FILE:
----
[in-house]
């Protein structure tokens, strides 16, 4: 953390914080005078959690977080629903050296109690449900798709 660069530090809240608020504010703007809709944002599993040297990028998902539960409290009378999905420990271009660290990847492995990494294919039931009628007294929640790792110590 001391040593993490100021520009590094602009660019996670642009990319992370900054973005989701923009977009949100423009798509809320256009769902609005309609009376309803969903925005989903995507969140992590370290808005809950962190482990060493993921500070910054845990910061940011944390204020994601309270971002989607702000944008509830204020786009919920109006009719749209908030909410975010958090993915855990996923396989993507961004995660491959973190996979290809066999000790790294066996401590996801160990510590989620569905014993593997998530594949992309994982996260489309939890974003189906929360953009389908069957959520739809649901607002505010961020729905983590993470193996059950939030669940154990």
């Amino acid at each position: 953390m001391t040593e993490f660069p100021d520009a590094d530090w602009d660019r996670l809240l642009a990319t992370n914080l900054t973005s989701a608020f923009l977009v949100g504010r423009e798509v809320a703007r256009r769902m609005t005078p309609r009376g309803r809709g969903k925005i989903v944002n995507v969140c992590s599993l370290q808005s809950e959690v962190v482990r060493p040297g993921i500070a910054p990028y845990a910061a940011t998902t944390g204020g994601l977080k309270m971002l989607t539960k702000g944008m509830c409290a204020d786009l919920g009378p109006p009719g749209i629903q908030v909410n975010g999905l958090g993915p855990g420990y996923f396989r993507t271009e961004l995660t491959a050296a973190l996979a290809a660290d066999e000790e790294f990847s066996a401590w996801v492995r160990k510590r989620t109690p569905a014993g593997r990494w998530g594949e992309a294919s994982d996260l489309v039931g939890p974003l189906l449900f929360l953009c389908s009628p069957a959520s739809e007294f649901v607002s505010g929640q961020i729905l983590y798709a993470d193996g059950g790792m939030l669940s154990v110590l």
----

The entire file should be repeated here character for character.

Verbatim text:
[in-house]
């Protein structure tokens, strides 16, 4: 953390914080005078959690977080629903050296109690449900798709 660069530090809240608020504010703007809709944002599993040297990028998902539960409290009378999905420990271009660290990847492995990494294919039931009628007294929640790792110590 001391040593993490100021520009590094602009660019996670642009990319992370900054973005989701923009977009949100423009798509809320256009769902609005309609009376309803969903925005989903995507969140992590370290808005809950962190482990060493993921500070910054845990910061940011944390204020994601309270971002989607702000944008509830204020786009919920109006009719749209908030909410975010958090993915855990996923396989993507961004995660491959973190996979290809066999000790790294066996401590996801160990510590989620569905014993593997998530594949992309994982996260489309939890974003189906929360953009389908069957959520739809649901607002505010961020729905983590993470193996059950939030669940154990």
């Amino acid at each position: 953390m001391t040593e993490f660069p100021d520009a590094d530090w602009d660019r996670l809240l642009a990319t992370n914080l900054t973005s989701a608020f923009l977009v949100g504010r423009e798509v809320a703007r256009r769902m609005t005078p309609r009376g309803r809709g969903k925005i989903v944002n995507v969140c992590s599993l370290q808005s809950e959690v962190v482990r060493p040297g993921i500070a910054p990028y845990a910061a940011t998902t944390g204020g994601l977080k309270m971002l989607t539960k702000g944008m509830c409290a204020d786009l919920g009378p109006p009719g749209i629903q908030v909410n975010g999905l958090g993915p855990g420990y996923f396989r993507t271009e961004l995660t491959a050296a973190l996979a290809a660290d066999e000790e790294f990847s066996a401590w996801v492995r160990k510590r989620t109690p569905a014993g593997r990494w998530g594949e992309a294919s994982d996260l489309v039931g939890p974003l189906l449900f929360l953009c389908s009628p069957a959520s739809e007294f649901v607002s505010g929640q961020i729905l983590y798709a993470d193996g059950g790792m939030l669940s154990v110590l």